In 2013, a report by Roger Williams University’s Latino Policy Institute found that the Latino-white achievement gaps were among the worst in the country. These would be policy dilemmas for any elected official; they are especially challenging for the first wave of Latino political leaders. They must represent everyone in their cities or be reduced to an ethnic label; they must address the real needs of the Latino community or risk rejection. Taveras, Diossa and Elorza acknowledge it’s tricky.

“Latinos are a very savvy political community,” Elorza says. “It takes more than a surname or language skills to win their vote. It takes relationships and a platform that speaks to them.”

Diossa says that one of his missions is to restore Latinos’ trust in government.

“Many countries that they come from have a very corrupt system,” he says. At the same time, “I’ve been able to show that I’m here for everyone. My staff is very diverse. I made sure I didn’t go down the route of just appointing Latinos. It’s always going to be a challenge. To some I’ll always be the Latino mayor. And we’ve had several conversations with groups who say that we’re not doing enough for Latinos. I have to do what’s best for everyone.”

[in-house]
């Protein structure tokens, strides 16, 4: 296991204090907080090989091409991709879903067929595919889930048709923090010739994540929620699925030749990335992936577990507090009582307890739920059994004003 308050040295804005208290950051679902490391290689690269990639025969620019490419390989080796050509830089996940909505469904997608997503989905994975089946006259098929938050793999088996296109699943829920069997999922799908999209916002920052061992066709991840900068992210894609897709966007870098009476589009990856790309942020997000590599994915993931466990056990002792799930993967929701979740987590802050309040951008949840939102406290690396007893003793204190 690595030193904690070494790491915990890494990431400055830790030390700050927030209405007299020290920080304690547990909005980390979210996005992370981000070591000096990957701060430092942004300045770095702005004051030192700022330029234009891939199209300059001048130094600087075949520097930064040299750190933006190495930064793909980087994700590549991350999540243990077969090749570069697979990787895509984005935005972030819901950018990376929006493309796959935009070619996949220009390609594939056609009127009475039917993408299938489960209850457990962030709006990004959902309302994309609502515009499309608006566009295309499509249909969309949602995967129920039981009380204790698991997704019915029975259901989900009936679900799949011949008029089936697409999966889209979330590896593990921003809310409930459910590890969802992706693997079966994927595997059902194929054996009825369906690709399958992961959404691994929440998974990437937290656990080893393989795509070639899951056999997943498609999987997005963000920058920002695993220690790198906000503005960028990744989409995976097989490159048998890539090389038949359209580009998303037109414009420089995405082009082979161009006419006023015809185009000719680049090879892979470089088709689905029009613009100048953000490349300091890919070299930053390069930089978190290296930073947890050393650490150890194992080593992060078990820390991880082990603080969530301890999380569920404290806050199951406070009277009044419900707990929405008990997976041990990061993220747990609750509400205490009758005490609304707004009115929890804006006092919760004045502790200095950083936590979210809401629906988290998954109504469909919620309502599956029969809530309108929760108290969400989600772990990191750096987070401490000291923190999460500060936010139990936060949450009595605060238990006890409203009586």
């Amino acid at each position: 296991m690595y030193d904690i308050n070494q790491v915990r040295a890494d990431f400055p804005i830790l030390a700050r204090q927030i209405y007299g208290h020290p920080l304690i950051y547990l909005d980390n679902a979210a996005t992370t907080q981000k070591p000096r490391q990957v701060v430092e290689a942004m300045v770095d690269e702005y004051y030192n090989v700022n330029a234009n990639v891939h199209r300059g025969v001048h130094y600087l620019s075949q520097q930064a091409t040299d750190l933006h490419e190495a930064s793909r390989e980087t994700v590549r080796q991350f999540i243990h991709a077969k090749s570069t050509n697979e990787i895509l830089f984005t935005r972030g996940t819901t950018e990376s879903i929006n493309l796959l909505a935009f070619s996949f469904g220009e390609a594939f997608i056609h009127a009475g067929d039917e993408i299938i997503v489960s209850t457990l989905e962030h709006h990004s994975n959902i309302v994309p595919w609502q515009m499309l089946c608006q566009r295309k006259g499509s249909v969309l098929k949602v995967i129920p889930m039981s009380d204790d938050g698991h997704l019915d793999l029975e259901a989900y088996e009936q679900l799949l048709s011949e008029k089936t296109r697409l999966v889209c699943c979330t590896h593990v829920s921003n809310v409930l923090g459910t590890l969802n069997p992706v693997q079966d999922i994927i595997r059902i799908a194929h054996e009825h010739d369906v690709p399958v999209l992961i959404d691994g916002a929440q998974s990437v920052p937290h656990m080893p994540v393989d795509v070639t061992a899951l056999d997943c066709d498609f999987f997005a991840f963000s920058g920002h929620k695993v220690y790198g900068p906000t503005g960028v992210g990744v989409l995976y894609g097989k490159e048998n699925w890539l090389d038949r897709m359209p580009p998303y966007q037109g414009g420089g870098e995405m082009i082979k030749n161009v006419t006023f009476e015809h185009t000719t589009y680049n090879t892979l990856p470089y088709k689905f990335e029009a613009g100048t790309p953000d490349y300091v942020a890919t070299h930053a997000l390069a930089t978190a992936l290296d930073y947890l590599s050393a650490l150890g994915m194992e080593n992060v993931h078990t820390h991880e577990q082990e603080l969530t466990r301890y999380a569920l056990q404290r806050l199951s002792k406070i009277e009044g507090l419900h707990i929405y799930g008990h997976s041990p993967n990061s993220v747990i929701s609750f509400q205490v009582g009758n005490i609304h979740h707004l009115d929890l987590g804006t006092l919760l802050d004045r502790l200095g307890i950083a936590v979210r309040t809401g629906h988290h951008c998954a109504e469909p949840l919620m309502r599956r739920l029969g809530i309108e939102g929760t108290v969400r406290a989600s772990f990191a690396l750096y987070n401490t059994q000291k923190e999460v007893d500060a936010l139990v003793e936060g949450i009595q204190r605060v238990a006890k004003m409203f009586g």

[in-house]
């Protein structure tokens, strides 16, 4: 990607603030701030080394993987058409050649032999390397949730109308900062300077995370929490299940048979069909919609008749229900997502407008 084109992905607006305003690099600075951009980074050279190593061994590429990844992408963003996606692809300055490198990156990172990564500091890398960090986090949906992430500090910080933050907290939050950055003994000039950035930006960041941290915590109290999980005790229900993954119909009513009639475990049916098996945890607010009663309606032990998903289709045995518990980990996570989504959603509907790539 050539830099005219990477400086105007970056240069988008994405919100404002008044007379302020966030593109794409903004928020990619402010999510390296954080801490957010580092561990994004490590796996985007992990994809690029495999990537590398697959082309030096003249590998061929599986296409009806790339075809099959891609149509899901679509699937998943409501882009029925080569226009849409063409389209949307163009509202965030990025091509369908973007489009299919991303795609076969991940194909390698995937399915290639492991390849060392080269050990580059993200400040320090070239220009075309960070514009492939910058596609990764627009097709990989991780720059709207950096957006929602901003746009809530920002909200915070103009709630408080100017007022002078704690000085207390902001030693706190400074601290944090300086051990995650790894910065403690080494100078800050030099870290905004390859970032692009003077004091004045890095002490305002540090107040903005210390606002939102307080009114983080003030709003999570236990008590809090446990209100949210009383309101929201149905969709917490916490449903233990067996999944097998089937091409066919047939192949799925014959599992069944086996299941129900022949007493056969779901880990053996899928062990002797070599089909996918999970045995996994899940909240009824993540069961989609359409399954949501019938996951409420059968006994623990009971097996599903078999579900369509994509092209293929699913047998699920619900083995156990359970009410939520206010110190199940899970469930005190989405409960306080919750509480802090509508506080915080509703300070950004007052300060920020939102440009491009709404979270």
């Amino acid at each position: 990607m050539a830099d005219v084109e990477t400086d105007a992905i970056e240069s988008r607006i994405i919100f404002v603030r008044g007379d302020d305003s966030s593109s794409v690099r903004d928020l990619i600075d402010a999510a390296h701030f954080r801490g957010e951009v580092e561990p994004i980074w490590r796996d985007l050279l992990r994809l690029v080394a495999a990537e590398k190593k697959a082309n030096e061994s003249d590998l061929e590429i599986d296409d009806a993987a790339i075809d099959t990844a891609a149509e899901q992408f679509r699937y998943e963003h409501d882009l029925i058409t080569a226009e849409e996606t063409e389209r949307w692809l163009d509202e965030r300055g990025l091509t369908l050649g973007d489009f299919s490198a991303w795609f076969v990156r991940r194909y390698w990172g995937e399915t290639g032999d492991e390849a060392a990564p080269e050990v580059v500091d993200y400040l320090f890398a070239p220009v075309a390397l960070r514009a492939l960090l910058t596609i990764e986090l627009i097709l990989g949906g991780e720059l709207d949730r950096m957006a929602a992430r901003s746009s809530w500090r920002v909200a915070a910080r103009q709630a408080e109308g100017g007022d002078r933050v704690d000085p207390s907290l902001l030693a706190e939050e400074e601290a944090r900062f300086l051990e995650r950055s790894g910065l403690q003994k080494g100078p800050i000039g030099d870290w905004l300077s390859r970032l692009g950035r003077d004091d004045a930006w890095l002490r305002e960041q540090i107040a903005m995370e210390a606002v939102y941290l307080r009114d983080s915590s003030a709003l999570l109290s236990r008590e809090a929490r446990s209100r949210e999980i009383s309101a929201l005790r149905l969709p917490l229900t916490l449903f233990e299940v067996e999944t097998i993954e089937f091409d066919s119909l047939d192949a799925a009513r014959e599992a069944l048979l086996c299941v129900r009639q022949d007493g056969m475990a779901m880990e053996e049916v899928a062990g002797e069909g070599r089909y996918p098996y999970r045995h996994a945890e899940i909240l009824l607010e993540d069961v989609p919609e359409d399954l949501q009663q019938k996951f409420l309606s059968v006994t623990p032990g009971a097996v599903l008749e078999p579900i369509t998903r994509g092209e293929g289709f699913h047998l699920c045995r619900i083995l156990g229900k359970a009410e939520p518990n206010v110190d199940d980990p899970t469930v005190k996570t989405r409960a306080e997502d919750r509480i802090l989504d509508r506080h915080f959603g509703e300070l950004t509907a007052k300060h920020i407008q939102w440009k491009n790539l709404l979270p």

The immigrant’s path toward full participation in any society heads upward, toward the middle class. Attaining political clout is a milestone, but not the destination.
“We still have a long way to go,” acknowledges Anna Cano Morales, director of the Latino Policy Institute. “But I do think there will be a different engagement of all communities. Window-dressing doesn’t cut it anymore — give me the same ten names. Latinos want real change, real accountability and a role to play.”

Tony Mendez will know that Rhode Island has embraced its Latino citizens by the faces at Hispanic heritage festivals. In 1995, Mendez cofounded the state’s first Spanish-language radio station PODER 1110. With 30,000 weekly listeners, PODER serves as an unofficial Latino community center, broadcasting news and entertainment. Its North Providence studios are a campaign must-stop for any serious statewide candidate. Yet unlike other places, Rhode Island’s Latino festivals tend to be segregated events, he says. Lots of Latinos, but few else.

“These festivals attract tourism while they really celebrate that heritage. But here we don’t,” Mendez says. “Sometimes I feel Latinos are seen as a problem instead of a resource. Both communities need to meet in the middle.”

Ellen Liberman is an award-winning journalist who has commented on politics and reported on government affairs for more than two decades.